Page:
By the 1870’s Alice’s Aunt Mary had married Oswald Muller, a Danish sea captain who sailed the great China Clippers around the horn to Canton. The Mullers always returned with exotic gifts for the family and in 1876, when Alice was ten, Captain Muller returned with a British manufactured view camera. He demonstrated the large wood and metal device, with its glass plate negatives, on the lawn and little Alice was his willing assistant. When it came time to again sail off to China, uncle Oswald gave Alice permission to use this fascinating device in his absence. Her uncle Peter was a newly-minted professor of chemistry at Rutgers and during his visits home he helped his enthusiastic niece learn how to work with the chemicals necessary to develop the glass plate negatives and make paper prints. Eventually Oswald and Peter built a small darkroom in an upstairs storage room that Alice could use as her skill as a photographer grew. There was no running water in the house, so Alice rinsed her prints in the outdoor water pump, even in winter.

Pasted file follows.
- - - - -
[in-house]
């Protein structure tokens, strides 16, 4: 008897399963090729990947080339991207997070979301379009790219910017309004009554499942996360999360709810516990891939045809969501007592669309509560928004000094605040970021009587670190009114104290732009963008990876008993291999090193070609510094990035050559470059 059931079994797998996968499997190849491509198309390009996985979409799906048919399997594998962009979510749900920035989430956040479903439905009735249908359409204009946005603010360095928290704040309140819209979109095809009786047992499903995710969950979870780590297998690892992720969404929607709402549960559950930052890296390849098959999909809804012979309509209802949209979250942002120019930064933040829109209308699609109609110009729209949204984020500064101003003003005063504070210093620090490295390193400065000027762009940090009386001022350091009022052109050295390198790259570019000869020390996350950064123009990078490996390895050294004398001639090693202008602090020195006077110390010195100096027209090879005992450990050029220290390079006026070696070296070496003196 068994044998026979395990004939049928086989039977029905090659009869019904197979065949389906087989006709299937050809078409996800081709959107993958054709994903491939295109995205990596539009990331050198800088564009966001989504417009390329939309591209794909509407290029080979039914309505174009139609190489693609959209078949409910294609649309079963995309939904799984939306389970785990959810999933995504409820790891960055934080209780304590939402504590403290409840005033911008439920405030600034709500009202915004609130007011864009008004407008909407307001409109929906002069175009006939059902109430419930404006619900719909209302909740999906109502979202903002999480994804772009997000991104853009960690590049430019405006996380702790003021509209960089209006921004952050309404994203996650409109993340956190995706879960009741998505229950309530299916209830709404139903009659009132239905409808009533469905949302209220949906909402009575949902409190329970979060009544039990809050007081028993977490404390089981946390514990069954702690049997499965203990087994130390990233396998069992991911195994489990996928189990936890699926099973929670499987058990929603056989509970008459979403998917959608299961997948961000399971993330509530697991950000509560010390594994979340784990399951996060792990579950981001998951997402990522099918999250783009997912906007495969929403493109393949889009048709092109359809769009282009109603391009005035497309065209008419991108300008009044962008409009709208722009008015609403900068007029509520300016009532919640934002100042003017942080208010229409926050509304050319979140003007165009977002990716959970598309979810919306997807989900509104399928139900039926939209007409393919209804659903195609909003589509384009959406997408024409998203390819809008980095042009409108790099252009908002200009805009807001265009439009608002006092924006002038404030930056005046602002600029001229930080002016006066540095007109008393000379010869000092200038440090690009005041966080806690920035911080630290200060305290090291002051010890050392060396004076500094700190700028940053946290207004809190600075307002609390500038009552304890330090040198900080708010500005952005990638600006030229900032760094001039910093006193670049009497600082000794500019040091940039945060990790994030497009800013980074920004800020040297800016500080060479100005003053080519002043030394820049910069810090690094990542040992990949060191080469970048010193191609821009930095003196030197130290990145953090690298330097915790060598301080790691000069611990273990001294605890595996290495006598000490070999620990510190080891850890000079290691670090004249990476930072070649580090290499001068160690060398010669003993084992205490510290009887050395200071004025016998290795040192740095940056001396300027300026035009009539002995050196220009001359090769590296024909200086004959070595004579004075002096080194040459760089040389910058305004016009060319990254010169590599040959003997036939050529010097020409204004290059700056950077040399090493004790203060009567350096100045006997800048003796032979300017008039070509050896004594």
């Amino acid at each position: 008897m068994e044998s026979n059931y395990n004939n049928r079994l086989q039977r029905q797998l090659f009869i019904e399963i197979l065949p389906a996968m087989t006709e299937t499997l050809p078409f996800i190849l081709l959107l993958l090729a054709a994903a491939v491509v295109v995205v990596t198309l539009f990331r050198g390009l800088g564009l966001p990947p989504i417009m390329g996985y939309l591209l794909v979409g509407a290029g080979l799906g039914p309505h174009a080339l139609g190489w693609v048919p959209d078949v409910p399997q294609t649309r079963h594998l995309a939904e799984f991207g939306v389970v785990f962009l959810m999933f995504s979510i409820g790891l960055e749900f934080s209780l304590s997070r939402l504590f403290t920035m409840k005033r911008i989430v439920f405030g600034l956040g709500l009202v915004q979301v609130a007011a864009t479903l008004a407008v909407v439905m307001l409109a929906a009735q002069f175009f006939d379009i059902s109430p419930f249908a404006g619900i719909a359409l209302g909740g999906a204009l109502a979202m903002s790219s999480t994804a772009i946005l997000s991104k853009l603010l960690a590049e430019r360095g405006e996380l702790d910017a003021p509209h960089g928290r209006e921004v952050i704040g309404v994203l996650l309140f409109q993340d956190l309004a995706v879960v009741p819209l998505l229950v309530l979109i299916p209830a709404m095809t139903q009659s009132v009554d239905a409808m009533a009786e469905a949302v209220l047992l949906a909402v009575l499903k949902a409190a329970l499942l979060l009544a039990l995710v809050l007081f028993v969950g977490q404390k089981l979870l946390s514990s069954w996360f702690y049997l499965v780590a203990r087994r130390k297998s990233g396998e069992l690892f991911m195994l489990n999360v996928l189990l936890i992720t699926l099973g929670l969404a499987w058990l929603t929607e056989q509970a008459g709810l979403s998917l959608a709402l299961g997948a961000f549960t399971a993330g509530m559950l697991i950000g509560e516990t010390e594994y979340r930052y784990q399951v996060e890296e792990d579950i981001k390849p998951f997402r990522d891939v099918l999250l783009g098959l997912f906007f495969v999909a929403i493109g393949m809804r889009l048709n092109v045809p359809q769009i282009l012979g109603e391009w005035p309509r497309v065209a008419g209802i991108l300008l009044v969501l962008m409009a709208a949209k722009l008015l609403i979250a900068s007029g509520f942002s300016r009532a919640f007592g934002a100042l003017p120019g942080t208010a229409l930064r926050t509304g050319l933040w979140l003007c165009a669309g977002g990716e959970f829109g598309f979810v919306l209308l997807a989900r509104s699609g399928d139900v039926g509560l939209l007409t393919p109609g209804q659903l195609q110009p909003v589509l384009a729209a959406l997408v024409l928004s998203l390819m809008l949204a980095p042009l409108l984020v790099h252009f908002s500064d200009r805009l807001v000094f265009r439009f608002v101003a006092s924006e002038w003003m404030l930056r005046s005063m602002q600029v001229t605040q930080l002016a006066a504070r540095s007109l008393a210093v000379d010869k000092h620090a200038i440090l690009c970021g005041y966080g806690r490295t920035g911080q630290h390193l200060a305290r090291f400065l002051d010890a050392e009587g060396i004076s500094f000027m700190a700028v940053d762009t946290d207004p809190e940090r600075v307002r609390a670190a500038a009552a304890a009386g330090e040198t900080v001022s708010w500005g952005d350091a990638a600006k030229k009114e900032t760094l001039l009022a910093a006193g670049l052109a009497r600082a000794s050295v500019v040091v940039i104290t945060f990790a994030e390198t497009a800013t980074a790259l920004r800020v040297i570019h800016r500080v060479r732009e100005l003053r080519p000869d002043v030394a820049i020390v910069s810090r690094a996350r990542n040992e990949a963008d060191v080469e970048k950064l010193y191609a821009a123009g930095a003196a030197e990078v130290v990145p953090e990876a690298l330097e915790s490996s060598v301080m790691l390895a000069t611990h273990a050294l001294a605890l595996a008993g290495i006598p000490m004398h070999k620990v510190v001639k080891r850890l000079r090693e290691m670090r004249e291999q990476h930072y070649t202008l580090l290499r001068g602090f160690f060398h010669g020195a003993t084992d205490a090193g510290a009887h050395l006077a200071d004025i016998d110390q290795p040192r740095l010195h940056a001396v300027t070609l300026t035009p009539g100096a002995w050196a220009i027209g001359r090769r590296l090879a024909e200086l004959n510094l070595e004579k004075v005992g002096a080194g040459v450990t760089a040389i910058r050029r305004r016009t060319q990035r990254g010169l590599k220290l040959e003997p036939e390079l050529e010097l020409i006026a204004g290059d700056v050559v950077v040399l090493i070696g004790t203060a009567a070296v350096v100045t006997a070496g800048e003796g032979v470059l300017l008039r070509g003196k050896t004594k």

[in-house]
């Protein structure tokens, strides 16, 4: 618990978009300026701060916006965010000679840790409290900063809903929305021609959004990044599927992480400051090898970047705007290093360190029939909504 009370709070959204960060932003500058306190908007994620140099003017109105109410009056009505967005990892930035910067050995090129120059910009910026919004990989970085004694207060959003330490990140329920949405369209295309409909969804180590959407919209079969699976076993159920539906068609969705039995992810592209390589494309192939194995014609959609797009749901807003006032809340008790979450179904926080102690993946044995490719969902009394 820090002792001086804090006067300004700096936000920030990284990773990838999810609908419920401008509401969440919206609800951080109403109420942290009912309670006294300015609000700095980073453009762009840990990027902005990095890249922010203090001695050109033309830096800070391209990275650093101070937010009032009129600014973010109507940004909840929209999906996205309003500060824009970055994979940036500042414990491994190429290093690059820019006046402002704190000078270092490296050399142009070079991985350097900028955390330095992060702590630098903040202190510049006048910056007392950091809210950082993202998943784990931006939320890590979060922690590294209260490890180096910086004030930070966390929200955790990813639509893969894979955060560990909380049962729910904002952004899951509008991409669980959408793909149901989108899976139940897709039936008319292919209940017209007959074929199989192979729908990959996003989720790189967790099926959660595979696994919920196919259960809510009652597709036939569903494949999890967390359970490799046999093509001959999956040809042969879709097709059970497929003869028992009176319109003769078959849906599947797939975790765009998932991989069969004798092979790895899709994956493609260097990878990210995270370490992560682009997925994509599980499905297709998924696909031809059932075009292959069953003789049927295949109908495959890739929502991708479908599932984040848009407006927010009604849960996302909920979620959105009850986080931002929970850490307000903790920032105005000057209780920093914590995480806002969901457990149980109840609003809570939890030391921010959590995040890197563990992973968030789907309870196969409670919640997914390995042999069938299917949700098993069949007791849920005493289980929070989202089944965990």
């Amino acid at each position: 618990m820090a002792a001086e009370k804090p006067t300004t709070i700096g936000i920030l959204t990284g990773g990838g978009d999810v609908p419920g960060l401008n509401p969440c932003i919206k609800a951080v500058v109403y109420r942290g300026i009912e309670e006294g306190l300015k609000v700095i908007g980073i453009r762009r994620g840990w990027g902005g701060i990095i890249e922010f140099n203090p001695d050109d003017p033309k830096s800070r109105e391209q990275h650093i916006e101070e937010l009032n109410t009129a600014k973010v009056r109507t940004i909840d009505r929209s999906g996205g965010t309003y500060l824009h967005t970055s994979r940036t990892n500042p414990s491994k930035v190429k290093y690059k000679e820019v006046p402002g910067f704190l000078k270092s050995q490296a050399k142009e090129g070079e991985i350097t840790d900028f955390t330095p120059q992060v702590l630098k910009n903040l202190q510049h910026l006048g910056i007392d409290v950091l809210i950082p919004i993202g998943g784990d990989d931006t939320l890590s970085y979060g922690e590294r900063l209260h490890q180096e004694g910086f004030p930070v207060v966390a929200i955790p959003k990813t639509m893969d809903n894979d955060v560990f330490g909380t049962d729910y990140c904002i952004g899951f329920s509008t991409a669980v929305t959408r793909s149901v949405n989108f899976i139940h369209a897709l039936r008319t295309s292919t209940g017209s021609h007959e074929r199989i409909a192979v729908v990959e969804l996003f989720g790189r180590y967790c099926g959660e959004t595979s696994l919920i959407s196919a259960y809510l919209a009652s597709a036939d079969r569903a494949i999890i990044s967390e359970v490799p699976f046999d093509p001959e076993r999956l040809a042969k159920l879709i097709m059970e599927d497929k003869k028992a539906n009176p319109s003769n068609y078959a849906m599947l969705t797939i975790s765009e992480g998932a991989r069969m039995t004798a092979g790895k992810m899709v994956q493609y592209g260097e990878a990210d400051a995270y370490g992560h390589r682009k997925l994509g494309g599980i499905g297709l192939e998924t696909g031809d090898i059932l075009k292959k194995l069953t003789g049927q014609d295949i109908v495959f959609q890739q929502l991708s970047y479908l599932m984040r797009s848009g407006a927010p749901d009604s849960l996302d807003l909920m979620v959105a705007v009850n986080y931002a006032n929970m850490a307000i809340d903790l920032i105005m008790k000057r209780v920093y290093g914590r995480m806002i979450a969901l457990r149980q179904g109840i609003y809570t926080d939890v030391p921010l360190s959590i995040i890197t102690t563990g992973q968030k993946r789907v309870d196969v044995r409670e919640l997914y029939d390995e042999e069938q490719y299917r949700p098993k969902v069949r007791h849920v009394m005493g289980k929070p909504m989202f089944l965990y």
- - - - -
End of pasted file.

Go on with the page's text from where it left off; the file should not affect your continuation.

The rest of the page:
By her eighteenth birthday Alice was an accomplished photographer with high standards — her earliest surviving photographs come from this time. Over the next twenty years she lugged her heavy and awkward equipment over the unpaved roads of Staten Island documenting the life of leisure in the fashionable summer colony. As a young woman with many lively friends and considerable athletic ability, she photographed tennis games and cyclists along with girls dressed in men’s clothing and two giggling girlfriends actually smoking cigarettes.
As the years passed she began taking her camera to the city and her pictures documented street life in the New York of the turn of the century — newsies and hack drivers, policemen and the newly arrived immigrants of the Lower East Side were her subjects. Alice traveled abroad and always brought along a steamer trunk full of photographic equipment and returned with dozens of glass plate negatives. Many years later several pages of these photos were published in Holiday Magazine.